After recently completing a major roof and ceiling repair, the question of a suitable but not intrusive seal became apparent.  I was not keen on using the thick rubber based seal of old; sometimes a car boot seal is used, so attention was centred on making up one.

The internal ‘walls’ , or to give them a technical term “up-stands” of the opening had been replaced with light oak faced ply, and did look quite pleasing.  Now with the two parts of the opening, GRP outer and light oak faced ply inner there becomes a natural channel in which to start. It is possible if the up-stands have been replaced there could be a gap between the two walls. After feeding in some sealant adhesive then pushing in a suitable piece of ply it is possible the two conclusions are found. One is that the volume used of the sealant is reduced, but perhaps more importantly the whole area is strengthened way beyond what was previously fitted. I made sure that the extra reinforcements were set in where the screws for the hinge brackets would be for added security and strength.

Using a Tiger Seal Silicone Adhesive/Sealer, the same product used in assembling Luton type van bodies; in white, I proceeded to build up a base for a final bead just proud of the top. Letting the preceding runs dry overnight or better still over 24 hours. The final bead was laid then grease proof paper strips placed over the Tiger seal to prevent the seal from sticking to the Moor-light. The Moor-light roof is then lowered and pulled down. If the bracket assemblies have been removed, hang some heavy weights from the roof brackets to pull the Moor-light down evenly.

I did find that it took two or maybe three attempts to complete a seal between the Tiger Seal and the Moor-light. This is crucial as water has a habit if tracking and finding its way to places it shouldn’t be!  If travelling during a rain storm or driving heavy rain even when stationary there is always a possibility of water finding it way in the slightest hole, as it generally does.

The result is then an almost seamless and inconspicuous join between the two parts which in turn does not draw ones line of sight towards the fairly large previous black rubber surround.  The only downside is that the gap from the previous rubber seal will be that much larger meaning repositioning of the hinge brackets. As I had replaced the inner up-stands of the opening earlier this was not a problem, but it may be that some clever disguise are needed to fill the old screw holes in the existing up-stands that may be left.
Chuck Berry.


I did not have leaks as such that I know of but when replacing a ceiling panel with insulation I noticed daylight through a myriad of imperfections and pinholes.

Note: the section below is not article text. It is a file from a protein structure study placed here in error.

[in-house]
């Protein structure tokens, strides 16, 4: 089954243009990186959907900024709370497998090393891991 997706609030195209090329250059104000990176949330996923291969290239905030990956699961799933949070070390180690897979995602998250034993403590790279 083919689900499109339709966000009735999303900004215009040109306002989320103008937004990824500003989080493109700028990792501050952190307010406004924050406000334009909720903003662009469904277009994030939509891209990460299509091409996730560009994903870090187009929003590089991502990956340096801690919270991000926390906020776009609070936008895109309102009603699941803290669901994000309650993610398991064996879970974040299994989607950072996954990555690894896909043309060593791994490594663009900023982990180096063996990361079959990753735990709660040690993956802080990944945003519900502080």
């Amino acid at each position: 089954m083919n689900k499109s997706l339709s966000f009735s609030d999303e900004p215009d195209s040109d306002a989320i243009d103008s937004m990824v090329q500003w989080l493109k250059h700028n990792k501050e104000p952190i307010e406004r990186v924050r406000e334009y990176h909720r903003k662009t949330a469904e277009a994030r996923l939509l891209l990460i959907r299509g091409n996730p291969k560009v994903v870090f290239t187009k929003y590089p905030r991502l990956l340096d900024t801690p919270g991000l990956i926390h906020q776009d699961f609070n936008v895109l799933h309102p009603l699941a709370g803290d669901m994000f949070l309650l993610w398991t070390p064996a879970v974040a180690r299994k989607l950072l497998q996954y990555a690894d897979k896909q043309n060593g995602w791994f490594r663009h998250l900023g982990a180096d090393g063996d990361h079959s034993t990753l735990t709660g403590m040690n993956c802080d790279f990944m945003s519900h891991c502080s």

The roof was rubbed down clearing all bad points and old gel coat; Carefully so as not to go too far as the roof is very thin (2oz) layup. I then applied two separate coats of resin followed by a coating of Gel coat. Finally a primer of Nitrous Oxide followed by a standard synthetic coach paint primer, two coats of under-coat and a top coat mixed with liqueur.

It helps to remove the Moorlight and work from the opening rather than with step ladders.  Chuck Berry


Replacing Glass in Opening Windows

 This process is illustrated in the “Readers Digest Repair Manual” (circa 1973),
The procedure is: - 

1.      Remove aluminium drip cover above window by undoing approx 6 slotted head screws, once these are removed slight force may be needed as the cover is also sealed with mastic. 

2.     Remove 2 screws each side securing stays to window frame. 

3.     Remove approx 6 slotted head screws, securing window hinge to body, gently remove window from van 

4.     Peel back each end of the window to body sealing rubber about 2” to expose 2 frame corner fixing screws each side. 

5.     Soak screws with penetrating oil and leave overnight 

6.     Remove screw with a well fitting screwdriver. 

7.     Pull lower half of window down from header rail 

8.     Glass can be cut to size by a local glazer. Idealy tape the broken pieces together. 

9.     Some glaziers may claim that you cannot use std glass (non toughened) in a caravan; this only applies to caravans manufactured after 1980. 

10.    Alternatively have a replacement window cut from Perspex or acrylic (local suppliers in Yellow pages under “Plastic” or fit double glazing from ECCO. 

11.    Consider fitting new frame to caravan sealing rubber whilst window off van and, if required the white plastic surround around window apertures (supplier details on COC website). 

12.    Reassembly is reverse of removal! 

13.    Suggest using Copperslip grease on frame screws to ease future dismantling. 

14.    Push the rubber seal back into slot using a flat bladed screwdriver. 

15.    Corrosion can be cleaned from frame using Scotchbright pan cleaners lubricated with oil and polished with Solvol Autosol car chrome cleaner. 

16.    Oil hinge and stays 

17.    Use a non-setting mastic sealant (such as Caraseal) between hinge and body and drip cover to body.